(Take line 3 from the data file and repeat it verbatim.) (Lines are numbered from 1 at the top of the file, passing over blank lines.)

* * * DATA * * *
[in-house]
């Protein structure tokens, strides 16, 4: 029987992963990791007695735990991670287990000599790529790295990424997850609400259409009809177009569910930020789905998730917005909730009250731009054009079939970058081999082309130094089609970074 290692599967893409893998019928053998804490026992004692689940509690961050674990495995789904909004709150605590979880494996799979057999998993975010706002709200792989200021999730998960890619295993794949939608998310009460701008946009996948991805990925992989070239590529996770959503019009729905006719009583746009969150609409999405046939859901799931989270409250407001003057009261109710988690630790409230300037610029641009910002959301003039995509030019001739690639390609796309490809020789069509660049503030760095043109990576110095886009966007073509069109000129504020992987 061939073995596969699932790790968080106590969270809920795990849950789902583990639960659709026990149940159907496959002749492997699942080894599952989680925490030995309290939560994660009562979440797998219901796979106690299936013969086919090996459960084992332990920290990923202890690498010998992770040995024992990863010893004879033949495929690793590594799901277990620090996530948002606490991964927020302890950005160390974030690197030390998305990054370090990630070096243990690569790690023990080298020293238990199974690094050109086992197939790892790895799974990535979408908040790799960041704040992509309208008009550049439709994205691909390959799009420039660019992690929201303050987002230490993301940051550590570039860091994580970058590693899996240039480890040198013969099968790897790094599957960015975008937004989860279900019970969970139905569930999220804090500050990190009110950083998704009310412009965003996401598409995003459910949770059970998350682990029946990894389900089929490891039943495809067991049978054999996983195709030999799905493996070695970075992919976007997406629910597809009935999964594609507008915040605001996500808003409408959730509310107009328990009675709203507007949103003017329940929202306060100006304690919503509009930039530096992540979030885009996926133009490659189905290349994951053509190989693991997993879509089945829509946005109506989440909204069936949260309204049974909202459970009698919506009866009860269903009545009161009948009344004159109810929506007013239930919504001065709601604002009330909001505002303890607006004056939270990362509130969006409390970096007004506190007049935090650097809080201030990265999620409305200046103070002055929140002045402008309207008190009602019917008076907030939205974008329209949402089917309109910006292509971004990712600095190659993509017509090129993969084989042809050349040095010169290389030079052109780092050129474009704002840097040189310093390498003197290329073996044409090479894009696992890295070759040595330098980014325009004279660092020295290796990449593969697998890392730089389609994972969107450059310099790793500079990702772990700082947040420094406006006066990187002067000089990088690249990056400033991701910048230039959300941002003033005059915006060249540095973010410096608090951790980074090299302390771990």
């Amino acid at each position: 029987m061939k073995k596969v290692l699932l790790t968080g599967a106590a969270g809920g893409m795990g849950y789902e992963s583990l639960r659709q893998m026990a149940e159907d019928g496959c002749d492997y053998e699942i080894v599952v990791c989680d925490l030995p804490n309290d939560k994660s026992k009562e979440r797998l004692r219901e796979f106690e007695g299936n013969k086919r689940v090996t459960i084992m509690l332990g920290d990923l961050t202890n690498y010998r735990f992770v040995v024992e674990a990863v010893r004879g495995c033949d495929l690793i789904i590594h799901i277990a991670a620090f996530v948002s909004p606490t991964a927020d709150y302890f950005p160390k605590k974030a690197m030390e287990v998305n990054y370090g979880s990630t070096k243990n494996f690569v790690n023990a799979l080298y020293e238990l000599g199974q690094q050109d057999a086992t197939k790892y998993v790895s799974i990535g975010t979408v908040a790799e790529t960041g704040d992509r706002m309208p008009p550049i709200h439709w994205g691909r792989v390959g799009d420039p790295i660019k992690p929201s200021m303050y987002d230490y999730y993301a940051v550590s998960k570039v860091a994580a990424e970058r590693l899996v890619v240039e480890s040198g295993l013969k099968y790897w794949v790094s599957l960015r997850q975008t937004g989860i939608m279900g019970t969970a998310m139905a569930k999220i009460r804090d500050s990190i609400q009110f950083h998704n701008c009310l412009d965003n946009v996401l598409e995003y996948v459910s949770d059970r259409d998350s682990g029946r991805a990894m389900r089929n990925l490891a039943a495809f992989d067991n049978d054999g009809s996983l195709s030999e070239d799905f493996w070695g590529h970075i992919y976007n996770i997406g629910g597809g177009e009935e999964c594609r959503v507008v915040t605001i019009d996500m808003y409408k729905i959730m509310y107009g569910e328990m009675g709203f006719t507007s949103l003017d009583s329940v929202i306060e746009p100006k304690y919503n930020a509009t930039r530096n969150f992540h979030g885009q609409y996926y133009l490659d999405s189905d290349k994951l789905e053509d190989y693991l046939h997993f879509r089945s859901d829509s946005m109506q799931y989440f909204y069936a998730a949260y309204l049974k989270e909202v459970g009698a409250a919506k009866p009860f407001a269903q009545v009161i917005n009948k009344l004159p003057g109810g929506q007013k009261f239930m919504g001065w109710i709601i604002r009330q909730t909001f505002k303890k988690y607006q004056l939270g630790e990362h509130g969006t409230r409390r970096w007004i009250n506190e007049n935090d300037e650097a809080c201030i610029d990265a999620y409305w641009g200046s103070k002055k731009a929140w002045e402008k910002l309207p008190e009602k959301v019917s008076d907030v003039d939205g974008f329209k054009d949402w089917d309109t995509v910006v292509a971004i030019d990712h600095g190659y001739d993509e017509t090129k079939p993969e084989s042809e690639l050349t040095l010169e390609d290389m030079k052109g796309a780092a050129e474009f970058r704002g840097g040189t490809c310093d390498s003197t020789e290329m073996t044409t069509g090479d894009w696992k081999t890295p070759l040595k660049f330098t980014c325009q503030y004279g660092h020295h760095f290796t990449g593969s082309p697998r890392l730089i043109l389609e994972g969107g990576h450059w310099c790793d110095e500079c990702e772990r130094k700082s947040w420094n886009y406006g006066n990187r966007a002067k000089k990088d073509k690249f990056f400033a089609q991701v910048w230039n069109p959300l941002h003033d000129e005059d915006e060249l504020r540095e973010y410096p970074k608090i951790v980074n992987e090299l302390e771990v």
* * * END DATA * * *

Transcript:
């Amino acid at each position: 029987m061939k073995k596969v290692l699932l790790t968080g599967a106590a969270g809920g893409m795990g849950y789902e992963s583990l639960r659709q893998m026990a149940e159907d019928g496959c002749d492997y053998e699942i080894v599952v990791c989680d925490l030995p804490n309290d939560k994660s026992k009562e979440r797998l004692r219901e796979f106690e007695g299936n013969k086919r689940v090996t459960i084992m509690l332990g920290d990923l961050t202890n690498y010998r735990f992770v040995v024992e674990a990863v010893r004879g495995c033949d495929l690793i789904i590594h799901i277990a991670a620090f996530v948002s909004p606490t991964a927020d709150y302890f950005p160390k605590k974030a690197m030390e287990v998305n990054y370090g979880s990630t070096k243990n494996f690569v790690n023990a799979l080298y020293e238990l000599g199974q690094q050109d057999a086992t197939k790892y998993v790895s799974i990535g975010t979408v908040a790799e790529t960041g704040d992509r706002m309208p008009p550049i709200h439709w994205g691909r792989v390959g799009d420039p790295i660019k992690p929201s200021m303050y987002d230490y999730y993301a940051v550590s998960k570039v860091a994580a990424e970058r590693l899996v890619v240039e480890s040198g295993l013969k099968y790897w794949v790094s599957l960015r997850q975008t937004g989860i939608m279900g019970t969970a998310m139905a569930k999220i009460r804090d500050s990190i609400q009110f950083h998704n701008c009310l412009d965003n946009v996401l598409e995003y996948v459910s949770d059970r259409d998350s682990g029946r991805a990894m389900r089929n990925l490891a039943a495809f992989d067991n049978d054999g009809s996983l195709s030999e070239d799905f493996w070695g590529h970075i992919y976007n996770i997406g629910g597809g177009e009935e999964c594609r959503v507008v915040t605001i019009d996500m808003y409408k729905i959730m509310y107009g569910e328990m009675g709203f006719t507007s949103l003017d009583s329940v929202i306060e746009p100006k304690y919503n930020a509009t930039r530096n969150f992540h979030g885009q609409y996926y133009l490659d999405s189905d290349k994951l789905e053509d190989y693991l046939h997993f879509r089945s859901d829509s946005m109506q799931y989440f909204y069936a998730a949260y309204l049974k989270e909202v459970g009698a409250a919506k009866p009860f407001a269903q009545v009161i917005n009948k009344l004159p003057g109810g929506q007013k009261f239930m919504g001065w109710i709601i604002r009330q909730t909001f505002k303890k988690y607006q004056l939270g630790e990362h509130g969006t409230r409390r970096w007004i009250n506190e007049n935090d300037e650097a809080c201030i610029d990265a999620y409305w641009g200046s103070k002055k731009a929140w002045e402008k910002l309207p008190e009602k959301v019917s008076d907030v003039d939205g974008f329209k054009d949402w089917d309109t995509v910006v292509a971004i030019d990712h600095g190659y001739d993509e017509t090129k079939p993969e084989s042809e690639l050349t040095l010169e390609d290389m030079k052109g796309a780092a050129e474009f970058r704002g840097g040189t490809c310093d390498s003197t020789e290329m073996t044409t069509g090479d894009w696992k081999t890295p070759l040595k660049f330098t980014c325009q503030y004279g660092h020295h760095f290796t990449g593969s082309p697998r890392l730089i043109l389609e994972g969107g990576h450059w310099c790793d110095e500079c990702e772990r130094k700082s947040w420094n886009y406006g006066n990187r966007a002067k000089k990088d073509k690249f990056f400033a089609q991701v910048w230039n069109p959300l941002h003033d000129e005059d915006e060249l504020r540095e973010y410096p970074k608090i951790v980074n992987e090299l302390e771990v």